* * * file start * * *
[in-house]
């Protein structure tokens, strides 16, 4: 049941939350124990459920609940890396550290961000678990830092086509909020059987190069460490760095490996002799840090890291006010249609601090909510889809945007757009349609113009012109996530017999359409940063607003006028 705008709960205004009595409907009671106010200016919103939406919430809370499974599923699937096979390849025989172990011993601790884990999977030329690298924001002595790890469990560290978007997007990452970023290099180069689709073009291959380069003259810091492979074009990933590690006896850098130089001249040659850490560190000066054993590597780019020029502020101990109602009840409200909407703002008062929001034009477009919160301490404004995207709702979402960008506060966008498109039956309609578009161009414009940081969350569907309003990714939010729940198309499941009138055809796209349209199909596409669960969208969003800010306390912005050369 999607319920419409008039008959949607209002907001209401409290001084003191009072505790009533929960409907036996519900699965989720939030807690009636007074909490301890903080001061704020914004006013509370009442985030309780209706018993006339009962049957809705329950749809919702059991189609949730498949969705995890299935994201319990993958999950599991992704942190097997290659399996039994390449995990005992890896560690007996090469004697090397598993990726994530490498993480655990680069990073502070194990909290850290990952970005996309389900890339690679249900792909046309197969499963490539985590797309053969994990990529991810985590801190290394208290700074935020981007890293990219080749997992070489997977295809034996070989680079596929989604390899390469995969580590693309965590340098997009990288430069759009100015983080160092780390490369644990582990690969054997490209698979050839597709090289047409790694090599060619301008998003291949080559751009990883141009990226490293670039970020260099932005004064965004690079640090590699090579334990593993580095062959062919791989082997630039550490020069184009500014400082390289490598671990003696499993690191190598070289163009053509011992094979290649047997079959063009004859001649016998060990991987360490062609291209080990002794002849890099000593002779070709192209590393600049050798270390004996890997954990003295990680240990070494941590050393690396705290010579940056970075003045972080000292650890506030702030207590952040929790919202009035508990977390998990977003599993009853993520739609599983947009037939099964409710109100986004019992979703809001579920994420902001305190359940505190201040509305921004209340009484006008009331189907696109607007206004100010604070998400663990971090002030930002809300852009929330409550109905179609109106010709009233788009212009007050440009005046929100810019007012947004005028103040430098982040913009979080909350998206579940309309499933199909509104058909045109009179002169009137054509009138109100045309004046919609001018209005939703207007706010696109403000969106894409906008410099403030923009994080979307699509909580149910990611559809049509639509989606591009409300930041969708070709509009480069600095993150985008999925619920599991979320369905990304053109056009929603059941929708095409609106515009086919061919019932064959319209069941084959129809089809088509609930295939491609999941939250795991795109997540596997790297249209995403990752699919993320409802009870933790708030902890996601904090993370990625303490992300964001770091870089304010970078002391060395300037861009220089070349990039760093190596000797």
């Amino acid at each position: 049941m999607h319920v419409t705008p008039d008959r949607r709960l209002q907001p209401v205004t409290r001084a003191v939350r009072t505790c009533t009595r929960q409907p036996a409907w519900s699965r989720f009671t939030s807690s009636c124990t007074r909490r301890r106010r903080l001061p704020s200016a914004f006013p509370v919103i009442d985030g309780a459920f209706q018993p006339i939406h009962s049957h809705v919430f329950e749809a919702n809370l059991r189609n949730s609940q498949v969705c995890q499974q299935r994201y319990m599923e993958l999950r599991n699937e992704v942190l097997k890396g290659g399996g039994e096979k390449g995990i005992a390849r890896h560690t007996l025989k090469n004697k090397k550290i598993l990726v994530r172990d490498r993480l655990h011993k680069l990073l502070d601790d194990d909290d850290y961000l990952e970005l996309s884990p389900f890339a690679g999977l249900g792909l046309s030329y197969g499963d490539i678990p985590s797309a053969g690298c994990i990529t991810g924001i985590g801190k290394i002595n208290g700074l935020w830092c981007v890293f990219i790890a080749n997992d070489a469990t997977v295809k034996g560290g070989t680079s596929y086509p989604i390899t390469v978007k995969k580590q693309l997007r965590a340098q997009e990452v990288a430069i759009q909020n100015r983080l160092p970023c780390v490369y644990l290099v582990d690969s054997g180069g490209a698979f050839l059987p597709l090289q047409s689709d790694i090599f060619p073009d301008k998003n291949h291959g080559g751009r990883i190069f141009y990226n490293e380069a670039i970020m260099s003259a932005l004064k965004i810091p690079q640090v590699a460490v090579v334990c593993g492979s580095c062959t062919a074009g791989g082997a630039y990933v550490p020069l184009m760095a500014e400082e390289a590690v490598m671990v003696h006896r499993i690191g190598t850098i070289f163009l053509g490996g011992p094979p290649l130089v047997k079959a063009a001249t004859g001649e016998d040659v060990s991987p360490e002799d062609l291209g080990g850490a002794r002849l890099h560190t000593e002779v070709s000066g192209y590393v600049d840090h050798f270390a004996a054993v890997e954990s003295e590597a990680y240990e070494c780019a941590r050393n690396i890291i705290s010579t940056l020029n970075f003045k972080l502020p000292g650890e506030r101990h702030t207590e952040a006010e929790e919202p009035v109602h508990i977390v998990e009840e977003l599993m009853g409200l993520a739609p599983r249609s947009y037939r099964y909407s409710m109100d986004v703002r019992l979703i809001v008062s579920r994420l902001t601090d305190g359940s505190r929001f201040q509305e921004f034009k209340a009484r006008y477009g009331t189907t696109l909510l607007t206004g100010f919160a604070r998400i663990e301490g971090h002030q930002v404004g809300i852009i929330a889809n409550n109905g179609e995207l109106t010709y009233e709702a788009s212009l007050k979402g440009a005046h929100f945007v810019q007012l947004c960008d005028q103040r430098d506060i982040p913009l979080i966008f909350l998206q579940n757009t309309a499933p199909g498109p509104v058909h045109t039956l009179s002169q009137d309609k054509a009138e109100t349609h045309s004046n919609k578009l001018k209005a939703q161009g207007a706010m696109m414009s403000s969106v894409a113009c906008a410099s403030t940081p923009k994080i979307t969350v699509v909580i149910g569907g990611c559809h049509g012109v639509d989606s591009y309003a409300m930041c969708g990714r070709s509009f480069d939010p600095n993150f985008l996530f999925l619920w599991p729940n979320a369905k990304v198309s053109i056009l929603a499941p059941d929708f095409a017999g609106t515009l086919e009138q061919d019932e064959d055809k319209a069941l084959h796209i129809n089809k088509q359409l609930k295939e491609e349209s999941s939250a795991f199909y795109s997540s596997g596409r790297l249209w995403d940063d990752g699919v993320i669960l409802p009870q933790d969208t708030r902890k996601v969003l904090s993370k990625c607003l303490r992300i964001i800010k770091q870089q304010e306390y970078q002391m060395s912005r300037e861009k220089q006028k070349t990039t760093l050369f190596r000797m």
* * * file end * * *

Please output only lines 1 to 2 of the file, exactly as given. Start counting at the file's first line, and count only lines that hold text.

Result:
[in-house]
């Protein structure tokens, strides 16, 4: 049941939350124990459920609940890396550290961000678990830092086509909020059987190069460490760095490996002799840090890291006010249609601090909510889809945007757009349609113009012109996530017999359409940063607003006028 705008709960205004009595409907009671106010200016919103939406919430809370499974599923699937096979390849025989172990011993601790884990999977030329690298924001002595790890469990560290978007997007990452970023290099180069689709073009291959380069003259810091492979074009990933590690006896850098130089001249040659850490560190000066054993590597780019020029502020101990109602009840409200909407703002008062929001034009477009919160301490404004995207709702979402960008506060966008498109039956309609578009161009414009940081969350569907309003990714939010729940198309499941009138055809796209349209199909596409669960969208969003800010306390912005050369 999607319920419409008039008959949607209002907001209401409290001084003191009072505790009533929960409907036996519900699965989720939030807690009636007074909490301890903080001061704020914004006013509370009442985030309780209706018993006339009962049957809705329950749809919702059991189609949730498949969705995890299935994201319990993958999950599991992704942190097997290659399996039994390449995990005992890896560690007996090469004697090397598993990726994530490498993480655990680069990073502070194990909290850290990952970005996309389900890339690679249900792909046309197969499963490539985590797309053969994990990529991810985590801190290394208290700074935020981007890293990219080749997992070489997977295809034996070989680079596929989604390899390469995969580590693309965590340098997009990288430069759009100015983080160092780390490369644990582990690969054997490209698979050839597709090289047409790694090599060619301008998003291949080559751009990883141009990226490293670039970020260099932005004064965004690079640090590699090579334990593993580095062959062919791989082997630039550490020069184009500014400082390289490598671990003696499993690191190598070289163009053509011992094979290649047997079959063009004859001649016998060990991987360490062609291209080990002794002849890099000593002779070709192209590393600049050798270390004996890997954990003295990680240990070494941590050393690396705290010579940056970075003045972080000292650890506030702030207590952040929790919202009035508990977390998990977003599993009853993520739609599983947009037939099964409710109100986004019992979703809001579920994420902001305190359940505190201040509305921004209340009484006008009331189907696109607007206004100010604070998400663990971090002030930002809300852009929330409550109905179609109106010709009233788009212009007050440009005046929100810019007012947004005028103040430098982040913009979080909350998206579940309309499933199909509104058909045109009179002169009137054509009138109100045309004046919609001018209005939703207007706010696109403000969106894409906008410099403030923009994080979307699509909580149910990611559809049509639509989606591009409300930041969708070709509009480069600095993150985008999925619920599991979320369905990304053109056009929603059941929708095409609106515009086919061919019932064959319209069941084959129809089809088509609930295939491609999941939250795991795109997540596997790297249209995403990752699919993320409802009870933790708030902890996601904090993370990625303490992300964001770091870089304010970078002391060395300037861009220089070349990039760093190596000797």